Neal Young: Conquering Aplastic Anemia

Forty years ago, a diagnosis of severe aplastic anemia meant almost certain death. The bone marrow would suddenly stop producing new blood cells—red blood cells, white blood cells, and platelets. Today, however, thanks to the work of NIH scientist Neal Young and others, the survival rate for this rare disease is above 80 percent.

Young first encountered patients with severe aplastic anemia as a medical student at Johns Hopkins (Baltimore) in the 1970s. He found it especially painful to care for these patients because they were young and had previously been healthy, and there was little anyone could do for them medically.

Neal Young


NHLBI scientist Neal Young is credited with developing an immunosuppressive regimen that has become the standard treatment for aplastic anemia.

After completing his residency, Young went to NIH to learn protein biochemistry in the laboratory of Nobel prize winner Christian Anfinsen; then went to the Barnes Hospital of Washington University School of Medicine (St. Louis) to do a fellowship in hematology; and returned to NIH for a second postdoctoral fellowship in molecular biology under Arthur Nienhuis in the National Heart, Lung, and Blood Institute (NHLBI).

In 1981, Young became a senior investigator and established an independent section to study the pathogenesis and treatment of human bone-marrow failure. He is now chief of NHLBI’s Hematology Branch and director of the trans-NIH Center for Human Immunology, Autoimmunity, and Inflammation. His outpatient department at NIH may be the largest bone-marrow-failure clinic in the world.

There’s a better understanding of what causes aplastic anemia now than when Young was in training. It’s long been linked to a diverse group of environmental factors and other associated diseases: toxins such as pesticides, arsenic, and benzene; radiation and chemotherapy; some medicines; and even some infectious diseases and autoimmune disorders. For acquired aplastic anemia, regardless of the presumed inciting cause, the immune system does the damage by destroying bone-marrow stem and progenitor cells. Depending on the severity of the disease, follow-up can range from observation, to treatment with blood transfusions and medications, to bone-marrow transplant or immunosuppressive therapy.

Young is credited with developing an immunosuppressive regimen that has become the standard treatment for aplastic anemia. Early in his career, he came across European studies that showed the immune system–suppressing biologic called antithymocyte globulin (ATG) could help. Although others were skeptical, he decided to test ATG in a clinical trial in the United States. Patients responded favorably and most became free of the need for transfusion and no longer were susceptible to serious infections. Later he added cyclosporine, a drug used to prevent the rejection of transplanted organs, and the success rate rose from 50 to 70 percent. Today, Young is testing novel therapies to increase the response rate.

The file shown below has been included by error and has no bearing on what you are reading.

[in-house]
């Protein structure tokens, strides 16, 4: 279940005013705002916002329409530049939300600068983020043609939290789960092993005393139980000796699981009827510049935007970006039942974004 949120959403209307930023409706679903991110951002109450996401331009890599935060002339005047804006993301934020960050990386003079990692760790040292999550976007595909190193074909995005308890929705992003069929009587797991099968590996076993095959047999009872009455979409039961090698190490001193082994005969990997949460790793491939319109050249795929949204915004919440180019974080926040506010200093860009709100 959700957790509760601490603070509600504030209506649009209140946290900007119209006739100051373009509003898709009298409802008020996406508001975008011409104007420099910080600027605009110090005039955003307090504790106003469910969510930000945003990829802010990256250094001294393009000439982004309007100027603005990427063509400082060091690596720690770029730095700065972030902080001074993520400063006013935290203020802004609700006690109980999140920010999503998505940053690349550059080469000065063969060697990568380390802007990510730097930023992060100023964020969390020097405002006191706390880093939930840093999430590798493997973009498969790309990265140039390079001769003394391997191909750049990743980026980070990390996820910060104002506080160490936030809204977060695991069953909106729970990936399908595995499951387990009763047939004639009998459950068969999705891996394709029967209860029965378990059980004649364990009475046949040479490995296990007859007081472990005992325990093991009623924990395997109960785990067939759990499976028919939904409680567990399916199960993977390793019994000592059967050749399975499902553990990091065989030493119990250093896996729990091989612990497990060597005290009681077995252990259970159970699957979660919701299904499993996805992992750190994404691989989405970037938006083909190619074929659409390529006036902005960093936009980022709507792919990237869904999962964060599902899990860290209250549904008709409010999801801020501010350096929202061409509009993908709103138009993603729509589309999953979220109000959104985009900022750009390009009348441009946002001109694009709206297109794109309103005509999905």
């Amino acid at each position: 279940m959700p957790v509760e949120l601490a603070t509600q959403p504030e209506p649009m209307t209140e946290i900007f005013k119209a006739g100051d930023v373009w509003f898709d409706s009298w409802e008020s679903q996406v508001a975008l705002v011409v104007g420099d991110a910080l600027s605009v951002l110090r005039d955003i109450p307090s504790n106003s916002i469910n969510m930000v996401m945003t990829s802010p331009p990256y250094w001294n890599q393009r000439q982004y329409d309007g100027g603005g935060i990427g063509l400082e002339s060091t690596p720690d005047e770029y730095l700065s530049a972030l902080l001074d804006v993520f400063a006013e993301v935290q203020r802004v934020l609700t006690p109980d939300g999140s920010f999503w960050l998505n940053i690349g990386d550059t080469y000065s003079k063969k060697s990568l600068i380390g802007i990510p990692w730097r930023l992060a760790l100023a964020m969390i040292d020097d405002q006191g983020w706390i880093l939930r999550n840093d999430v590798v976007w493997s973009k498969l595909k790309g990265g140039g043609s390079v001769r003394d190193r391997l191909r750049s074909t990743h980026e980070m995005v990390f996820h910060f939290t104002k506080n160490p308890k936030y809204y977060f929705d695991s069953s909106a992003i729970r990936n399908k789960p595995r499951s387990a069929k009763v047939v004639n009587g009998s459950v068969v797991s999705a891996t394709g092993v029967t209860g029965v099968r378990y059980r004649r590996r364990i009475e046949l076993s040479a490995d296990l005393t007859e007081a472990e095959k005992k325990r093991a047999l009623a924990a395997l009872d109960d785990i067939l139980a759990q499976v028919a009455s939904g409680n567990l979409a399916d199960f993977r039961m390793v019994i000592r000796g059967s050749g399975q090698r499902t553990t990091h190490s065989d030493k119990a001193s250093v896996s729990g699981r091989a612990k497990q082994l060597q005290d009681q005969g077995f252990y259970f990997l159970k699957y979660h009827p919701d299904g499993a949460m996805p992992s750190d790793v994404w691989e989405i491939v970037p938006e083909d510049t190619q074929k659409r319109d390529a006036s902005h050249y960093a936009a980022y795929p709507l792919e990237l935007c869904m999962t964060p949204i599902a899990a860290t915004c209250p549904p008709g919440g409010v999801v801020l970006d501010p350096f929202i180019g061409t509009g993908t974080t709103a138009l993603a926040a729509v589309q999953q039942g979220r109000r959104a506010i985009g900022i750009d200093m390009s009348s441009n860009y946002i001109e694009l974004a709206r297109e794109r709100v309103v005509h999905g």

In one of his current clinical trials, in collaboration with NHLBI colleagues Cynthia Dunbar and Danielle Townsley, Young is treating aplastic anemia patients with a pill—a synthetic molecule that stimulates hematopoietic stem cells in the bone marrow. He is optimistic that by combining immunosuppression and stem-cell stimulation, aplastic anemia may one day be successfully treated without resorting to bone-marrow transplants.

Young’s research started with patients but it has diverse laboratory components, too. Early on, he used flow cytometry and molecular biology methods, then new to the clinic, to characterize the aberrant immune response in aplastic anemia. He has found that many of the immune abnormalities resemble those seen with viral infection. This interest in viruses led him to examine a newly discovered virus called B19 parvovirus. B19 could cause one type of anemia due to marrow failure. He elucidated the virus’s cellular and molecular biology and developed a vaccine that is now in clinical trials.

More recently, his group discovered genetic defects in patients with aplastic anemia as well as in patients with liver cirrhosis, lung fibrosis, and leukemia. The mutated genes regulate telomere repair. Telomere loss and repair are now an important part of Young’s research focus; he is combining basic research and clinical trials to study the effects of male sex hormones, or androgens, on the length of telomeres (sequences of DNA that cap the ends of chromosomes). He’s testing whether androgen therapy can repair or at least stabilize telomeres. The clinical trial is “proof of principle that telomere repair is a drugable target,” Young noted.

Young appreciates how NIH has allowed him enormous flexibility in his research and has enjoyed training fellows who now lead groups dedicated to the study of bone-marrow failure. Most important, he said, was being able to stay close to the patients—and follow their progress for decades—who have sought out diagnosis and treatment at NIH. The sustained efforts of his laboratory and clinic have had a profound impact on the lives of those patients and many others with aplastic anemia.